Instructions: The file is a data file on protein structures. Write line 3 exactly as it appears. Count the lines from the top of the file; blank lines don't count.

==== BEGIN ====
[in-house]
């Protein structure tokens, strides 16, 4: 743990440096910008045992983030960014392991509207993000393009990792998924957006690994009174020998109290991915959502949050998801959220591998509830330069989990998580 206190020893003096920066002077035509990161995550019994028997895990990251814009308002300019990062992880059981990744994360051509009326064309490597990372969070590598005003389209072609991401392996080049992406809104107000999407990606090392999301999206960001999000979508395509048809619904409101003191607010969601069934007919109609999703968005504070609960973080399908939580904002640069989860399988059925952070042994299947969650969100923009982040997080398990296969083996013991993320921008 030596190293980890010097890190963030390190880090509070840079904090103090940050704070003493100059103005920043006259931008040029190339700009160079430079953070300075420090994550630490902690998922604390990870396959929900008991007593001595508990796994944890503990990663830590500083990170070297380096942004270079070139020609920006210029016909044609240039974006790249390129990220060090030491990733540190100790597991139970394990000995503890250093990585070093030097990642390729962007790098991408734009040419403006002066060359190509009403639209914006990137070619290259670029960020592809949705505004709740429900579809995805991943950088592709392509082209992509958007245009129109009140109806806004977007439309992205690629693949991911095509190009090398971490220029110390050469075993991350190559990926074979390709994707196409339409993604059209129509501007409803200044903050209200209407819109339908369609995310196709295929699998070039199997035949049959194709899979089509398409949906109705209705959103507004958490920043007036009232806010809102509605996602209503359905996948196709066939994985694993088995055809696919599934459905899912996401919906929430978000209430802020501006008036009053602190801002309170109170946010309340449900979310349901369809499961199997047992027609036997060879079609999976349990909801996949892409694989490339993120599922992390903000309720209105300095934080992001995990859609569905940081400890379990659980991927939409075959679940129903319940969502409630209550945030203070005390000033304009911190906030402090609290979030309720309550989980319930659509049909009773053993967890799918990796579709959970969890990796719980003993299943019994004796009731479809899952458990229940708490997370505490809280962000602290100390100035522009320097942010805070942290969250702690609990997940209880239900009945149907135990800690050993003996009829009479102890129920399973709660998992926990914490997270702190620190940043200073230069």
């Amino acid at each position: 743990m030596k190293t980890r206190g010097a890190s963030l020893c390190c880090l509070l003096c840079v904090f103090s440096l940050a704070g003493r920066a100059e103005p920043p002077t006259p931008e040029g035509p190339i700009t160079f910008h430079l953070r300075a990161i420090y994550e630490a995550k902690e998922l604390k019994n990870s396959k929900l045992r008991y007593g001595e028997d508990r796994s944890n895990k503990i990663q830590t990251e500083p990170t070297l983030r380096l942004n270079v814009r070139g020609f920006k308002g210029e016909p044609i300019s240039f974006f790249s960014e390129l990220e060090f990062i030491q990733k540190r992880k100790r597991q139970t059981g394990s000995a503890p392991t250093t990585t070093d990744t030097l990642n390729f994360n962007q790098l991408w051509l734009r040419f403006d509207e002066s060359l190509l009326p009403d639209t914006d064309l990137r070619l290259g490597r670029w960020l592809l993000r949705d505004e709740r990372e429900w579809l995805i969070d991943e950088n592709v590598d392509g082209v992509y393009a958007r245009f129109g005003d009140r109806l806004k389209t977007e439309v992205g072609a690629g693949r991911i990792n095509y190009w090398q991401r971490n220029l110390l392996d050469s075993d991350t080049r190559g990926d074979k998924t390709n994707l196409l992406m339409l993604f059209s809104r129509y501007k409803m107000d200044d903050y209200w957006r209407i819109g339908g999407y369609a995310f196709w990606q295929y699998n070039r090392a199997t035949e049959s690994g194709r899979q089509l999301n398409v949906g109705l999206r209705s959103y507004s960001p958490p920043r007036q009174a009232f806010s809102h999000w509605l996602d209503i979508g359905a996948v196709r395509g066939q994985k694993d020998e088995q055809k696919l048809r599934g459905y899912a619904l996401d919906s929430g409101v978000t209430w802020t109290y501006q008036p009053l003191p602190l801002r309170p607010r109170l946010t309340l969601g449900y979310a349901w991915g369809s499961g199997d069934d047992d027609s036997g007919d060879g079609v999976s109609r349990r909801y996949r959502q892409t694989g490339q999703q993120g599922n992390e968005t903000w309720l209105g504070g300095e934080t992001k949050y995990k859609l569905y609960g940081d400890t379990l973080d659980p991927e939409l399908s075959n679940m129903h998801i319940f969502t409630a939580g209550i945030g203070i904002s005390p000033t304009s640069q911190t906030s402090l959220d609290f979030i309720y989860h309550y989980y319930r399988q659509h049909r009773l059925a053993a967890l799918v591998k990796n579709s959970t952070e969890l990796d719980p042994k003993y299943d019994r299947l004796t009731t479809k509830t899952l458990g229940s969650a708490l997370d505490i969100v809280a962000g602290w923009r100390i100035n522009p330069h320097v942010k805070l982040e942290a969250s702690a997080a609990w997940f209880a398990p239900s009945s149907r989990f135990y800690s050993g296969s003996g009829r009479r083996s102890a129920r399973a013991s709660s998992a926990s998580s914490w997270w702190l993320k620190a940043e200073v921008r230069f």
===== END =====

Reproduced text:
């Amino acid at each position: 743990m030596k190293t980890r206190g010097a890190s963030l020893c390190c880090l509070l003096c840079v904090f103090s440096l940050a704070g003493r920066a100059e103005p920043p002077t006259p931008e040029g035509p190339i700009t160079f910008h430079l953070r300075a990161i420090y994550e630490a995550k902690e998922l604390k019994n990870s396959k929900l045992r008991y007593g001595e028997d508990r796994s944890n895990k503990i990663q830590t990251e500083p990170t070297l983030r380096l942004n270079v814009r070139g020609f920006k308002g210029e016909p044609i300019s240039f974006f790249s960014e390129l990220e060090f990062i030491q990733k540190r992880k100790r597991q139970t059981g394990s000995a503890p392991t250093t990585t070093d990744t030097l990642n390729f994360n962007q790098l991408w051509l734009r040419f403006d509207e002066s060359l190509l009326p009403d639209t914006d064309l990137r070619l290259g490597r670029w960020l592809l993000r949705d505004e709740r990372e429900w579809l995805i969070d991943e950088n592709v590598d392509g082209v992509y393009a958007r245009f129109g005003d009140r109806l806004k389209t977007e439309v992205g072609a690629g693949r991911i990792n095509y190009w090398q991401r971490n220029l110390l392996d050469s075993d991350t080049r190559g990926d074979k998924t390709n994707l196409l992406m339409l993604f059209s809104r129509y501007k409803m107000d200044d903050y209200w957006r209407i819109g339908g999407y369609a995310f196709w990606q295929y699998n070039r090392a199997t035949e049959s690994g194709r899979q089509l999301n398409v949906g109705l999206r209705s959103y507004s960001p958490p920043r007036q009174a009232f806010s809102h999000w509605l996602d209503i979508g359905a996948v196709r395509g066939q994985k694993d020998e088995q055809k696919l048809r599934g459905y899912a619904l996401d919906s929430g409101v978000t209430w802020t109290y501006q008036p009053l003191p602190l801002r309170p607010r109170l946010t309340l969601g449900y979310a349901w991915g369809s499961g199997d069934d047992d027609s036997g007919d060879g079609v999976s109609r349990r909801y996949r959502q892409t694989g490339q999703q993120g599922n992390e968005t903000w309720l209105g504070g300095e934080t992001k949050y995990k859609l569905y609960g940081d400890t379990l973080d659980p991927e939409l399908s075959n679940m129903h998801i319940f969502t409630a939580g209550i945030g203070i904002s005390p000033t304009s640069q911190t906030s402090l959220d609290f979030i309720y989860h309550y989980y319930r399988q659509h049909r009773l059925a053993a967890l799918v591998k990796n579709s959970t952070e969890l990796d719980p042994k003993y299943d019994r299947l004796t009731t479809k509830t899952l458990g229940s969650a708490l997370d505490i969100v809280a962000g602290w923009r100390i100035n522009p330069h320097v942010k805070l982040e942290a969250s702690a997080a609990w997940f209880a398990p239900s009945s149907r989990f135990y800690s050993g296969s003996g009829r009479r083996s102890a129920r399973a013991s709660s998992a926990s998580s914490w997270w702190l993320k620190a940043e200073v921008r230069f």